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Post subject: Custom Shop 51 Nocaster pickup upgrade
Posted: Fri Sep 09, 2016 7:22 pm
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I'm new to the Fender website and Fender products. I'm upgrading an Agile TC 625 Tele with a set of Custom Shop 51 Nocaster pickups. I'm looking for suggestions as to any other parts I might need to address, i.e., what tone capacitor value works best, should I also look at replacing the pots and switch, is a treble bleed recommended on a Telecaster.
Up until now I've only played LP style humbuckers and decided I'd like to try a different sound. A Tele seemed the obvious choice.


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Post subject: Re: Custom Shop 51 Nocaster pickup upgrade
Posted: Sat Sep 10, 2016 1:37 am
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First, you're investing about 200 (monetary units) to a pickup upgrade on an about 300 (monetary units) guitar - to me, doesn't make much sense.
For the total 500 (monetary units), you'd probably find a nice preowned MIJ/MIK/MIM (even MIA, depending on your location) Fender with typical Tele sound and ready for playing.

But if you're determined, and since I'm all for modding, :wink: why not start with the "original" '51 Nocaster wiring: Image

And yes, I'd suggest upgrading all electronics while at it. CTS or Bourne pots, CRL switch etc.


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Post subject: Re: Custom Shop 51 Nocaster pickup upgrade
Posted: Sat Sep 10, 2016 12:05 pm
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Thanks, I really appreciate the response and information. I think I'd like to have the vintage twang, but, I'd also prefer the modern 3-way switch setup of neck, neck and bridge, bridge. I read a very good article on Leo's early wiring and it said that one of the earliest mods players made was to reconfigure the pickup wiring.
What you say regarding spending money on cheap guitars may well be true if the goal is to make it sound like a MIM, or MIJ. But plenty of people who have those guitars buy hand wound, custom made pickups, I'm assuming, to make them sound better.
I ordered the pickups for $107, and, all in, I figure I'll spend another $50 to $75 on the other upgraded components to upgrade a guitar that I paid $200 for and, hopefully, when I'm done it will sound better than the MIM guitar I would have paid $400 for, before having to upgrade its components. Besides, as an added bonus I get the satisfaction of knowing I did it myself.


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Post subject: Re: Custom Shop 51 Nocaster pickup upgrade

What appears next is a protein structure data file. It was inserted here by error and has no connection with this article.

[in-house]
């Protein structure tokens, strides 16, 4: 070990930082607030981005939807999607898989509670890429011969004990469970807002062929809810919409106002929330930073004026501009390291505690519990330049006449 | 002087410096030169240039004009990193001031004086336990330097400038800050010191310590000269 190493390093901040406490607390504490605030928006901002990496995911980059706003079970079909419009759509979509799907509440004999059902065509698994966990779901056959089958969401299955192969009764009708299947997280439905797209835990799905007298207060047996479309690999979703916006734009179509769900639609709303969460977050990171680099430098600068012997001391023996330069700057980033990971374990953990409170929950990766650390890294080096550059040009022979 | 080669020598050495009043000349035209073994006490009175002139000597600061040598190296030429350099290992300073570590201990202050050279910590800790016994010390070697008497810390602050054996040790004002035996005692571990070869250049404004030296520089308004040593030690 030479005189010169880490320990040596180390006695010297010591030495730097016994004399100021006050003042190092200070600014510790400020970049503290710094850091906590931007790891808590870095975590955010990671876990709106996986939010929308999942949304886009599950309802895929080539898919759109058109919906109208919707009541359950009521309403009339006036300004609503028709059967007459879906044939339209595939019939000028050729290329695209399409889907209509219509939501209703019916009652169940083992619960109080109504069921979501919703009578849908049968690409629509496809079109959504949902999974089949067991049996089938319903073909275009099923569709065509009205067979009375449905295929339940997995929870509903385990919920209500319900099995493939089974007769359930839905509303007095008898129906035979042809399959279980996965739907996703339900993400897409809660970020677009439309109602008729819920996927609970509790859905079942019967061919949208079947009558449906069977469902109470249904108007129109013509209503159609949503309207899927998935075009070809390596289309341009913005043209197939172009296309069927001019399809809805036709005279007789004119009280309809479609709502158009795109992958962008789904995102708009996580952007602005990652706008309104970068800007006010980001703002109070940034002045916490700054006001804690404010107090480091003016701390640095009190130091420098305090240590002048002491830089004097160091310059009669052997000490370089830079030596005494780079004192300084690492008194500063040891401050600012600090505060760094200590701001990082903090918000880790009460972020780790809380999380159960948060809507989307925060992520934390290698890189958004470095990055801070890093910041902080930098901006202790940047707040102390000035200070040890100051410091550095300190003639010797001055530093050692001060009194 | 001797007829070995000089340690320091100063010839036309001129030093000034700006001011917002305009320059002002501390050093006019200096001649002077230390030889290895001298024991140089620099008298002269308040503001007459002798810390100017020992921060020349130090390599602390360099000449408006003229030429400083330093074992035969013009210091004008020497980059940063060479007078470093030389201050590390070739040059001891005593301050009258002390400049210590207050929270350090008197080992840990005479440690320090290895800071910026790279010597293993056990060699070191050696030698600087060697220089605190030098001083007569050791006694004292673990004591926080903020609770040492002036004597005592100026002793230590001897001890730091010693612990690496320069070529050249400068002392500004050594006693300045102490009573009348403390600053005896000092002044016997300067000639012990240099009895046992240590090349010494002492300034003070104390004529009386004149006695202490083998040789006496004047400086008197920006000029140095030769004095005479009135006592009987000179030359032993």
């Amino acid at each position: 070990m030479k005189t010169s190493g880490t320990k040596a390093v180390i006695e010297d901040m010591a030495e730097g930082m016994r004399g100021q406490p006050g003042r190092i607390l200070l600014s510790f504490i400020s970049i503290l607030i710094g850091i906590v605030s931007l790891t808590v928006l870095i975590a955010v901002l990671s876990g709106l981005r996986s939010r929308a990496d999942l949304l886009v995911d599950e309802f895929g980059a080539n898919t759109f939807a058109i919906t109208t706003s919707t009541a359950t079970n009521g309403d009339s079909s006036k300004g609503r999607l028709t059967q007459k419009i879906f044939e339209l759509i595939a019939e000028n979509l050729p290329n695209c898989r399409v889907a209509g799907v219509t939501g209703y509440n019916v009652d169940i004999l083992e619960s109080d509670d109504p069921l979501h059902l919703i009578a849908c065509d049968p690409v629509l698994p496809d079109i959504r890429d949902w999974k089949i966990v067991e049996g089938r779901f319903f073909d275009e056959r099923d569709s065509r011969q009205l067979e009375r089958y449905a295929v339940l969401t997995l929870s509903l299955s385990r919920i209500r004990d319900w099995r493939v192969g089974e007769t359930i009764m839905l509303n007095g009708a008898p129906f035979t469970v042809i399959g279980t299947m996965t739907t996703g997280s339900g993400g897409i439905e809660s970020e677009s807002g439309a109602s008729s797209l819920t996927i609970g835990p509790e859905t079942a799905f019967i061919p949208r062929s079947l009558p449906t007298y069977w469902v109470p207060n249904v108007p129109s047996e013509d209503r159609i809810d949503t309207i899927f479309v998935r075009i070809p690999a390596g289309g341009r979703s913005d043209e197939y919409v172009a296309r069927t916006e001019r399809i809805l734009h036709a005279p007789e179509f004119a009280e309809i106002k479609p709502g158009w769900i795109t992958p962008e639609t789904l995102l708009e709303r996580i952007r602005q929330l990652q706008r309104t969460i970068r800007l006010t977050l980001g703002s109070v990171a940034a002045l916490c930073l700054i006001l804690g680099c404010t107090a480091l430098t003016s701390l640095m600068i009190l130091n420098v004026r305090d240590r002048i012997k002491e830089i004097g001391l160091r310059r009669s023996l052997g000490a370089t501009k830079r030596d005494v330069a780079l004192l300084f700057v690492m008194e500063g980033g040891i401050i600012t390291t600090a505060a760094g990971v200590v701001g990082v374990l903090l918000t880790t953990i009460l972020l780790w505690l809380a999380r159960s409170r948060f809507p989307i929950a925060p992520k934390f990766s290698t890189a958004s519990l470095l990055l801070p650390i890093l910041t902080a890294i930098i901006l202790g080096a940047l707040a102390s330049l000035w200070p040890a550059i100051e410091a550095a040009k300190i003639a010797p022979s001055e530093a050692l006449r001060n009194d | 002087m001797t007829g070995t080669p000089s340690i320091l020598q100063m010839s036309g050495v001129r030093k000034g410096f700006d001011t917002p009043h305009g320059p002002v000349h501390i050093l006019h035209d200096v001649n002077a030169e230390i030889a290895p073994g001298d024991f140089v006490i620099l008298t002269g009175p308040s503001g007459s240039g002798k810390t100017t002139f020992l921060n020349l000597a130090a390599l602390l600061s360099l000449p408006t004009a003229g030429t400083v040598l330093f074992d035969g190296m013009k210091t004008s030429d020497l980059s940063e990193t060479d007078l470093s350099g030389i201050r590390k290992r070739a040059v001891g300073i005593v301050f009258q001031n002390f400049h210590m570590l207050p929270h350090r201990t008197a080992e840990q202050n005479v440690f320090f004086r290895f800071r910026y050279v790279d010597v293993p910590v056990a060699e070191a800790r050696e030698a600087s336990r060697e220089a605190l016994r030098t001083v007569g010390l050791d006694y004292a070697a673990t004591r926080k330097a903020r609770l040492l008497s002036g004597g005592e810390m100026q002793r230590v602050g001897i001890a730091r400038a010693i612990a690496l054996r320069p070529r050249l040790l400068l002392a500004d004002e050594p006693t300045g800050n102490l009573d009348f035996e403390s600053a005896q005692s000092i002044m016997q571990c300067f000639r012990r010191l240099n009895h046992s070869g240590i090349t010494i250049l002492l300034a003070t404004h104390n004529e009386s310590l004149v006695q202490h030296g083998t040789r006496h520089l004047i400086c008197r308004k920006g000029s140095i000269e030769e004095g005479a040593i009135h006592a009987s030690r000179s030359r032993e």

Posted: Sat Sep 17, 2016 10:42 am
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jackinjax wrote:
I'm new to the Fender website and Fender products. I'm upgrading an Agile TC 625 Tele with a set of Custom Shop 51 Nocaster pickups. I'm looking for suggestions as to any other parts I might need to address, i.e., what tone capacitor value works best, should I also look at replacing the pots and switch, is a treble bleed recommended on a Telecaster.

Hi jackinjax,
If you are happy with the feel of an Agile TC 625 Tele style guitar, then there is no reason not to mod it.

Below is a diagram of modern Telecaster wiring that you should generally follow.
The diagram shows an Oak Grigsby 3-Way Telecaster Switch, which I recommend.
An Oak Grigsby 3-Way Telecaster Switch can be acquired here:
https://www.amazon.com/Oak-Grigsby-3-Wa ... way+switch

Image

Fender normally uses a CRL 3-way switch that is also a quality switch, which can be found here:
http://www.stewmac.com/Pickups_and_Elec ... AhTK8P8HAQ
There is a slight difference in the terminal post location on a CRL switch, as compared to an Oak Grigsby switch, as shown in the Fender American Standard wiring diagram below.

Image

While you have your guitar apart, you should use copper tape to shield the control cavity routing and the pickup cavity routings.
You should use copper tape with conductive adhesive, which can be purchased inexpensively at Amazon.com:
https://www.amazon.com/Electronics-Cond ... ape+guitar

Even though you are using copper tape with a conductive adhesive, a solder link should be used to electrically connect the bottom and the side pieces of copper tape, and any independent pieces of copper tape which may be used to overlap onto the guitar face.